Brian Viner: AZ, anoraks and Arnoldus Johannus programme the mind's action replay

The post-Munich programme had a blank space for the names of the players
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Better still, I learnt - from the programme issued on 27 September, 1978, for the Ipswich v AZ 67 Alkmaar European Cup-Winners' Cup first round, second leg - that Arnold Muhren's full name was Arnoldus Johannus Hyacinthus Muhren. The rest of the questionnaire couldn't possibly live up to that piece of information and nor did it. Rather prosaically, Arnoldus Johannus Hyacinthus drove a Chrysler Simca, had no pets, liked Chinese food, thought Saturday Night Fever was the best film he'd seen that year and was very keen to meet John Lennon.

As for the Coventry City v Ipswich Town programme of Saturday, 7 October, 1978, an intriguing photograph featured the Coventry players, before the Leeds United fixture a fortnight earlier, throwing their "peace bands" to supporters. These were wrist bands devised by the Leeds player Paul Reaney, and the caption explained that "both teams tossed their wrist bands into the crowd as a gesture of goodwill and a silent appeal for an end to terrace violence."

Naturally, I scoured the background to see whether I could spot one fan lamping another in a scuffle over who got to keep Terry Yorath's peace band, but couldn't, alas. Still, it was exciting to discover that the modern charity band phenomenon is nothing new, and that it was all started 27 years ago by Paul Reaney. It's amazing what you can glean from old programmes.

Even the adverts have a mesmeric allure. Did you know that in 1978 you could buy a men's anorak in 100 per cent nylon, with a concealed hood, for only £13.99 at your caring, sharing Co-op in Carr St, Ipswich? No wonder it took me almost 45 minutes to get off that toilet. I'm surprised I'm not on it still.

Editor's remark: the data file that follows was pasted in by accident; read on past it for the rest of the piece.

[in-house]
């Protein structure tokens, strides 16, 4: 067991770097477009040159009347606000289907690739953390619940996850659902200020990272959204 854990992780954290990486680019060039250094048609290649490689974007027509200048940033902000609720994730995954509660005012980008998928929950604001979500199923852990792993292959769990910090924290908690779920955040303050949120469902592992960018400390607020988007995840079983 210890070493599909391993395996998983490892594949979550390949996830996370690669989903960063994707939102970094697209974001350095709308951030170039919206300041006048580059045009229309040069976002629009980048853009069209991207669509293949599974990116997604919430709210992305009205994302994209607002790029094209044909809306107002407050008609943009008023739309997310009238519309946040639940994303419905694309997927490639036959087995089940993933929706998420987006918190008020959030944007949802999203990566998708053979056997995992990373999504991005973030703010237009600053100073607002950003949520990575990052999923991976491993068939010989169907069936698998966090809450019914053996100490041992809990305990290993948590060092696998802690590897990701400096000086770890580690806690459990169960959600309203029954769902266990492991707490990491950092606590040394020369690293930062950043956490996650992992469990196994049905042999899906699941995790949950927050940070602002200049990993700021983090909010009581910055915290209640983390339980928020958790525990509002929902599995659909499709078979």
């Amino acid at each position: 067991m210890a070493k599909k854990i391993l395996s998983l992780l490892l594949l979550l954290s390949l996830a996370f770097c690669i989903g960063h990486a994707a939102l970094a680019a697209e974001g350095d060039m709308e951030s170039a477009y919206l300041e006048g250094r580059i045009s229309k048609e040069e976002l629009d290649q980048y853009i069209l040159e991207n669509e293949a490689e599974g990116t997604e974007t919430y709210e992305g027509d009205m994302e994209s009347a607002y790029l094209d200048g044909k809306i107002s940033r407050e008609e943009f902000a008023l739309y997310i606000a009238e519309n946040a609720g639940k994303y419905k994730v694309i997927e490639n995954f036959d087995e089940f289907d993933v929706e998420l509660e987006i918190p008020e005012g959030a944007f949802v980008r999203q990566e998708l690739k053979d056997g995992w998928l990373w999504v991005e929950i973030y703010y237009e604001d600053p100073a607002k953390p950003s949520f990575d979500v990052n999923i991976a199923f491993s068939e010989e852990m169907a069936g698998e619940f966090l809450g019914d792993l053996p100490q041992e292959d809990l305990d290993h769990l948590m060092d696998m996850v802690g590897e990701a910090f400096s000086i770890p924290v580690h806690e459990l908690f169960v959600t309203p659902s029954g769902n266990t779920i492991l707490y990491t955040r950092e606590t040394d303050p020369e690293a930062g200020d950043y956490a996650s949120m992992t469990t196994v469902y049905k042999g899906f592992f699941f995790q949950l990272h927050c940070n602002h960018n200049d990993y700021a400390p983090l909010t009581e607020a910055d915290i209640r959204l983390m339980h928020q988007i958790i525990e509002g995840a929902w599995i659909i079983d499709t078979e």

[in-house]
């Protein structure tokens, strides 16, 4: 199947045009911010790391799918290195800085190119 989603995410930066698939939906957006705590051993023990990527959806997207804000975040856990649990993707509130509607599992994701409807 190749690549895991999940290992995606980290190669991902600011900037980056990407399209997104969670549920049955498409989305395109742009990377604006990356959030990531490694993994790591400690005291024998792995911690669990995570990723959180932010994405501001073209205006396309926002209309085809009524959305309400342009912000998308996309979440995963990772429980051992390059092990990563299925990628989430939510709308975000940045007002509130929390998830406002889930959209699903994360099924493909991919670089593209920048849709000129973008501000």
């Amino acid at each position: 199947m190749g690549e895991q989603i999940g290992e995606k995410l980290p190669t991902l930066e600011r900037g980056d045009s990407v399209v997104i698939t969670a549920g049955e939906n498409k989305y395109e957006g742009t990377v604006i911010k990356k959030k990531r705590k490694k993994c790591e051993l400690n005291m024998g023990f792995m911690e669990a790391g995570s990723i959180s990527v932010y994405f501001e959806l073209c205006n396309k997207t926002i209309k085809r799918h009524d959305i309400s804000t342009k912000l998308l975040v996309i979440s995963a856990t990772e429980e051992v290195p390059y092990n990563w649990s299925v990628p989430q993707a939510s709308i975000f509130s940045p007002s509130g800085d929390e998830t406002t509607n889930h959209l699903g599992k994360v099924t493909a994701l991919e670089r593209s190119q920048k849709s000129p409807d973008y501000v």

Now, speaking of old football programmes, and indeed speaking of anoraks, there is a major football memorabilia fair tomorrow, between 10.30am and 4pm at the Hotel Russell in Russell Square, London WC1. I'm going if I can, if only to learn more about a hobby in which some 7,000 people in Britain invest their money and leisure time.

A couple of days ago I spoke to one of them, an engaging Scotsman called John Litster, who runs Programme Monthly magazine. He has a collection of 30,000 programmes, including one from every FA Cup final held at Wembley. The programme from the first Wembley Cup final, the famous "White Horse" final of 1923 between Bolton Wanderers and West Ham United, is worth about £1,000, he told me. "But it's a little like the Penny Black stamp," he added. "It's the most collectable because of its historical significance but it's not the most valuable. The 1924 [Newcastle United v Aston Villa] programme is worth about £8,500. Sadly, mine is minus its cover, so it's only worth about £2,000." I asked John whether there is a particular programme which, were it to turn up at the fair, would have collectors hugging each other with glee.